In a statement emailed to The Washington Post, FSIS said it “took decisive action to implement federal guidance and recommendations to protect the safety and well-being of its employees while continuing to ensure the safety of our nation’s food supply” and “is committed to ongoing collaboration with OSHA to resolve challenges and incorporate leading collaboration practices.” OSHA said it is reviewing the report and “will issue a Statement of Executive Action shortly.”
Tom Super, a spokesman for the National Chicken Council, a trade association, said “the chicken industry showed enormous resiliency and innovative spirit in responding [to the pandemic]. Workplaces were adapted, and then adapted again as we learned more about the virus. The data show these efforts worked.”
Sarah Little, with the North American Meat Institute, said “there was widespread confusion among health authorities about how the disease spread,” early in the pandemic, and many people “called for better operating guidelines” from Washington. As more became known, she added, “meat and poultry companies implemented more than $1.5 billion in comprehensive protections and as a result, covid rates among industry employees dropped and stayed well below infection rates in the nation, even during the Omicron surge.”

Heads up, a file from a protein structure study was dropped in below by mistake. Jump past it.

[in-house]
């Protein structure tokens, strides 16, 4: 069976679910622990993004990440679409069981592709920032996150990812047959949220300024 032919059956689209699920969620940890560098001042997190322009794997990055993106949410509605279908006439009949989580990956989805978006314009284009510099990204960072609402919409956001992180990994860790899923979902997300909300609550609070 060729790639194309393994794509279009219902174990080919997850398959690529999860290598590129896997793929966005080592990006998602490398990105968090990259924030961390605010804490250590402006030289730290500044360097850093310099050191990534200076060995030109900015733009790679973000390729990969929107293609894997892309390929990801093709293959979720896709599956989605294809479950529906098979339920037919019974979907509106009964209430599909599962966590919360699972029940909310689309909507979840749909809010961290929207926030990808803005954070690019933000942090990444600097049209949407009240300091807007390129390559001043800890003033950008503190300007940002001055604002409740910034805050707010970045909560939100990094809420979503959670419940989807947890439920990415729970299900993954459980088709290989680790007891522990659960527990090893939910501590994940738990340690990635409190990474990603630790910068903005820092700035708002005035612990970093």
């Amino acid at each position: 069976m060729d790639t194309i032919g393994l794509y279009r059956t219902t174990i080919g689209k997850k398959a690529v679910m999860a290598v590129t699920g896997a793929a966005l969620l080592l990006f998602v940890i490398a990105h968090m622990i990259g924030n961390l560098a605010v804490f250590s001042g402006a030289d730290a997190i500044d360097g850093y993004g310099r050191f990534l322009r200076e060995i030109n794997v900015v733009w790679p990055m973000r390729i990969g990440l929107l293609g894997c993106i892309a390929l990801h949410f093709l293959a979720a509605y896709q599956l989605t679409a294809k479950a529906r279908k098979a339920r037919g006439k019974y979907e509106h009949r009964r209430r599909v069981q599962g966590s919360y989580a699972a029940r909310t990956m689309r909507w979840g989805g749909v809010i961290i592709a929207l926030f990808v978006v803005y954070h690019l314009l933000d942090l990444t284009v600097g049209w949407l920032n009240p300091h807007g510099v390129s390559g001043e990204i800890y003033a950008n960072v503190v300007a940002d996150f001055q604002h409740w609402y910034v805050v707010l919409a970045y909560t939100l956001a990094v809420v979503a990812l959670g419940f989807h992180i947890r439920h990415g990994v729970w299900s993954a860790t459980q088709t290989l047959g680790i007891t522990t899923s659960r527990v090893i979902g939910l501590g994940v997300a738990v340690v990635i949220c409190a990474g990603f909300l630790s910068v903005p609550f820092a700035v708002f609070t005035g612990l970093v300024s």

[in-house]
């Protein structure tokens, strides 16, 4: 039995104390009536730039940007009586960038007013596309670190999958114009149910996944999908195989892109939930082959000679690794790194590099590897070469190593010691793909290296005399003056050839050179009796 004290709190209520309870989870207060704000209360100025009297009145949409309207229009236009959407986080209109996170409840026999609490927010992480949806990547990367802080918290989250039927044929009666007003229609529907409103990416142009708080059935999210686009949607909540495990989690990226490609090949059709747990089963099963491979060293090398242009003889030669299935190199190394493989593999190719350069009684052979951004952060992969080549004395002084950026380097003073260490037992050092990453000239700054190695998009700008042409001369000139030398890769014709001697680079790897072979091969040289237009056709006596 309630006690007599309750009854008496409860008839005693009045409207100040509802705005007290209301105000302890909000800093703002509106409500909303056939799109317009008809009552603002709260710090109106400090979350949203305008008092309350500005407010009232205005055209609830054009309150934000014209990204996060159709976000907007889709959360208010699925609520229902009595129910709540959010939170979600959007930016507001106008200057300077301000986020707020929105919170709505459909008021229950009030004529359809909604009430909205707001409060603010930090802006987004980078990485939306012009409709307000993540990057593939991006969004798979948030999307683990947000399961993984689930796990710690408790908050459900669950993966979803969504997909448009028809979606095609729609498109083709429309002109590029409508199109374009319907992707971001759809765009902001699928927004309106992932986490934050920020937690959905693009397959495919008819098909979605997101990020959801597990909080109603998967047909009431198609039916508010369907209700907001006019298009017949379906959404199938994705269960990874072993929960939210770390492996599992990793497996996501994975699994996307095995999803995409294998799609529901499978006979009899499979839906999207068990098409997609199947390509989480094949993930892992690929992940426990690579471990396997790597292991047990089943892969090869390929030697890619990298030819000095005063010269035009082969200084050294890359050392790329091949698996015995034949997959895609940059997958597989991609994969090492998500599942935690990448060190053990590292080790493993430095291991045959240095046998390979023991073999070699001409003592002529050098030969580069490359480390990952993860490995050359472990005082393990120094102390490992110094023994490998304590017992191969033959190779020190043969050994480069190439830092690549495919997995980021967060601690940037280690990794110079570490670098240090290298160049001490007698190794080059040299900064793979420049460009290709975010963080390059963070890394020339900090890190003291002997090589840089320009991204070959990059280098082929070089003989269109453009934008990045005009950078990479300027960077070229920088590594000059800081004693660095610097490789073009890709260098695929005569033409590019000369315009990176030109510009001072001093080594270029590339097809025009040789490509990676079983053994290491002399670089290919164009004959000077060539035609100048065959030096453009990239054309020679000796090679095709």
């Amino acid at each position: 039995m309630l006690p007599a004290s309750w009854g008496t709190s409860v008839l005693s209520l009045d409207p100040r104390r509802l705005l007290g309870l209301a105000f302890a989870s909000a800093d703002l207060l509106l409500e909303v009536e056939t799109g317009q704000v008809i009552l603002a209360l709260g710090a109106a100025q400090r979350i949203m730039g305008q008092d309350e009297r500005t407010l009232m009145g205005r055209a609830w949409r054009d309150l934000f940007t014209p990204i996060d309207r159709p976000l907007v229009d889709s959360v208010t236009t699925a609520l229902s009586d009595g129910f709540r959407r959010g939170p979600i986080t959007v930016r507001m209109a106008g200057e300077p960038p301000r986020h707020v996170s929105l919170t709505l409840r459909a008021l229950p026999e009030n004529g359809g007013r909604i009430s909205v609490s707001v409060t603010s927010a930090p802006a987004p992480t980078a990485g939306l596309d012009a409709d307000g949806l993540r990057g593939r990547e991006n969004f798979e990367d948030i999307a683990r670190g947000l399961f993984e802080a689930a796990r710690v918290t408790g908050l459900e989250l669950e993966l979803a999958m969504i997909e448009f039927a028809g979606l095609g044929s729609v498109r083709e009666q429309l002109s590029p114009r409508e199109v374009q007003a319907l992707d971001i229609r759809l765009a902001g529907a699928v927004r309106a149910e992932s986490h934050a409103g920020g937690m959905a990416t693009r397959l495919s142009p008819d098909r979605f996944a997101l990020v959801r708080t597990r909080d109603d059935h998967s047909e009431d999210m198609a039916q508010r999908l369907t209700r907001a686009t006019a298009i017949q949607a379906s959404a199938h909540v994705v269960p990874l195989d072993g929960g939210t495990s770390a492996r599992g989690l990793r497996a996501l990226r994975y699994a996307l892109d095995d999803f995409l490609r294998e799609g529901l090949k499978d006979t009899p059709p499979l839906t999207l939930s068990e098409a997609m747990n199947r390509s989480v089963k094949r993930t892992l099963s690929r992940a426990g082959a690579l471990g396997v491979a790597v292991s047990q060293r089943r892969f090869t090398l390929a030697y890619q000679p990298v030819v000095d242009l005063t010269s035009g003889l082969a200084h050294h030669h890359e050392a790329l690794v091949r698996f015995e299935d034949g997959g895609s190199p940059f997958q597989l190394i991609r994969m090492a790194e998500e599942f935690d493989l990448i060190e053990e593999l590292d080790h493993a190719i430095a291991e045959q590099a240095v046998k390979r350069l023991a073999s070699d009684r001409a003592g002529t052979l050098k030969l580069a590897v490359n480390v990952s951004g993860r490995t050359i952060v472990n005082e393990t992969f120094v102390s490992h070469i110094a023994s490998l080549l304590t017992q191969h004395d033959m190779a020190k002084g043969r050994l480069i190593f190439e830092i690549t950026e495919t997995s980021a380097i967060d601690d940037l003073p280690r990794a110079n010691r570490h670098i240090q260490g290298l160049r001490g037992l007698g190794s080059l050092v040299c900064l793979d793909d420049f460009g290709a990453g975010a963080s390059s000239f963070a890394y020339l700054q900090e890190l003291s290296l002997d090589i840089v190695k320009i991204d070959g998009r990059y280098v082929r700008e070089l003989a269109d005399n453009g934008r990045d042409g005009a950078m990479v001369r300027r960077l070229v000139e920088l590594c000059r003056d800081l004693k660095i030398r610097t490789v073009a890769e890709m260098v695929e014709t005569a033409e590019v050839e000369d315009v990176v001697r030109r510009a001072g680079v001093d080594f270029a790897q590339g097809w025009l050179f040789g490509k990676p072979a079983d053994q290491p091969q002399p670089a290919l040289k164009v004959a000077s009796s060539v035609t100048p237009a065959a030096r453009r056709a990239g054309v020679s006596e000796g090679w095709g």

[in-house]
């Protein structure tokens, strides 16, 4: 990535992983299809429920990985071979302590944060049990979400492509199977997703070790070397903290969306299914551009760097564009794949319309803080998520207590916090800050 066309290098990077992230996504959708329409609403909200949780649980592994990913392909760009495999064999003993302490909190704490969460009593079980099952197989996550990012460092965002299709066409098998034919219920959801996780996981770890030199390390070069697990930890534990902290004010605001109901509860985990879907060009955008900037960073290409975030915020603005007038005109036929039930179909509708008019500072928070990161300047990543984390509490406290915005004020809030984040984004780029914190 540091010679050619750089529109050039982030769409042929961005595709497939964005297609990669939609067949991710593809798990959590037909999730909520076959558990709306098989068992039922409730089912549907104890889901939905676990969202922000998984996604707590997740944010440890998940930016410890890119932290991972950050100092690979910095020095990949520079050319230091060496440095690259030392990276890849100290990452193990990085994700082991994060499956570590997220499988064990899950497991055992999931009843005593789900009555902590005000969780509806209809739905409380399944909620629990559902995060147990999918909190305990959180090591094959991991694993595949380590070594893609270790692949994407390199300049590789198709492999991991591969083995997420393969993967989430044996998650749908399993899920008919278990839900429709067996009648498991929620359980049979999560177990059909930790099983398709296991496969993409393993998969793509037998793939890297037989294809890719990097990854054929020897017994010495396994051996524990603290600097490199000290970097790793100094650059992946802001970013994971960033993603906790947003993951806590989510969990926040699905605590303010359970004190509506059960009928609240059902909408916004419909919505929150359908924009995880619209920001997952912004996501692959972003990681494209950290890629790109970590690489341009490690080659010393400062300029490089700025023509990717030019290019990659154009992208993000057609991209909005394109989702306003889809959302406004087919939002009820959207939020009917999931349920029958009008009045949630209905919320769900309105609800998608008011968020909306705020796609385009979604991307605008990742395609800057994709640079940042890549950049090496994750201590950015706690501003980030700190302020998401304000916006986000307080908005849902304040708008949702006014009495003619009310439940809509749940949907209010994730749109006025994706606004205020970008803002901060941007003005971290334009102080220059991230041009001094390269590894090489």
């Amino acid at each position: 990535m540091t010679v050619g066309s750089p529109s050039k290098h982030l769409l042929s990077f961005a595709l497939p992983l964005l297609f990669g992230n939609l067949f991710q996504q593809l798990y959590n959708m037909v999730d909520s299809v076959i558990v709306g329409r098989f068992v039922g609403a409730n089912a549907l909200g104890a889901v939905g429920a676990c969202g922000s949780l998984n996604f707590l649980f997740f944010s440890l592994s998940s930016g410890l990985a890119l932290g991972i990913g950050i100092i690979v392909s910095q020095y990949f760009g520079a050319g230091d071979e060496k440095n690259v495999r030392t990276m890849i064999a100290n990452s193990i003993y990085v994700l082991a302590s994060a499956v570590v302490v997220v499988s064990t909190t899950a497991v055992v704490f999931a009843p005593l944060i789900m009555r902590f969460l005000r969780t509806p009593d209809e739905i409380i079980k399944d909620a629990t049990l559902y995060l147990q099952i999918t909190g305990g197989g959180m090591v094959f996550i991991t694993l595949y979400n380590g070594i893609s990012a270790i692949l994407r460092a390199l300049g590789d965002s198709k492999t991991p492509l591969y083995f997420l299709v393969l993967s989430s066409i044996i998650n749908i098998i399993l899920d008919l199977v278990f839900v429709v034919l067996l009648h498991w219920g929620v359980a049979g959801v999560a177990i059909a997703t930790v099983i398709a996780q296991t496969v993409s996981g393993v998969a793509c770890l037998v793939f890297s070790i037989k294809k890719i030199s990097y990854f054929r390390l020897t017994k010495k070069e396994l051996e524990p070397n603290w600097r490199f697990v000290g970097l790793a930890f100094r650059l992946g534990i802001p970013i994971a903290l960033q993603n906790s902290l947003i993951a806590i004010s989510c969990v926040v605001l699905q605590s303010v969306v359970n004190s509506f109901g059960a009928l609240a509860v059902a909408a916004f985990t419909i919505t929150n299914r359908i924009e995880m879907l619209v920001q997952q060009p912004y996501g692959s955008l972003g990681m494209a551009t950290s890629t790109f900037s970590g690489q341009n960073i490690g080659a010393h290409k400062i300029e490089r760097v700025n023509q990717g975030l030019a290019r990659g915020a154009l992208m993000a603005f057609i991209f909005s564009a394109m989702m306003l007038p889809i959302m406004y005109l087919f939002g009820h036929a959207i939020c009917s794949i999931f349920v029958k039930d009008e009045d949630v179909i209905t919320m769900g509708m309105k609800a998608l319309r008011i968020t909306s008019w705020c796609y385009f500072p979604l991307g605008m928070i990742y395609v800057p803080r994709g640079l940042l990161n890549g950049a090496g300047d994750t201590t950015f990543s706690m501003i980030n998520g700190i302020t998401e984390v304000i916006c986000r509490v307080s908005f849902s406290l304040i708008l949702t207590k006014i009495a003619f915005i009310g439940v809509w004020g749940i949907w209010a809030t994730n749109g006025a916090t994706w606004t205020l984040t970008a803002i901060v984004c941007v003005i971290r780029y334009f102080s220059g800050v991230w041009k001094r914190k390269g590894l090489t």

The reasons for the lack of interagency cooperation are familiar to bureaucracies, including a narrow, segmented approach to issues. But one reason GAO cites is notable for its obstructive, interagency competitiveness: FSIS “personnel may be reluctant to contact OSHA about plant hazards,” GAO said, “because an inspection could result in an OSHA citation of FSIS.”
It sounds petty, but this means FSIS employees in a food plant might not report a violation of OSHA regulations to OSHA because OSHA employees might retaliate by inspecting an FSIS facility. “OSHA inspectors view FSIS as an employer that OSHA regulates,” GAO wrote, “rather than as a federal partner.”
Despite the seriousness of the pandemic and the overlapping nature of their work, “OSHA and FSIS officials in the field,” GAO reported, “generally were unaware of any collaboration activities during the pandemic.”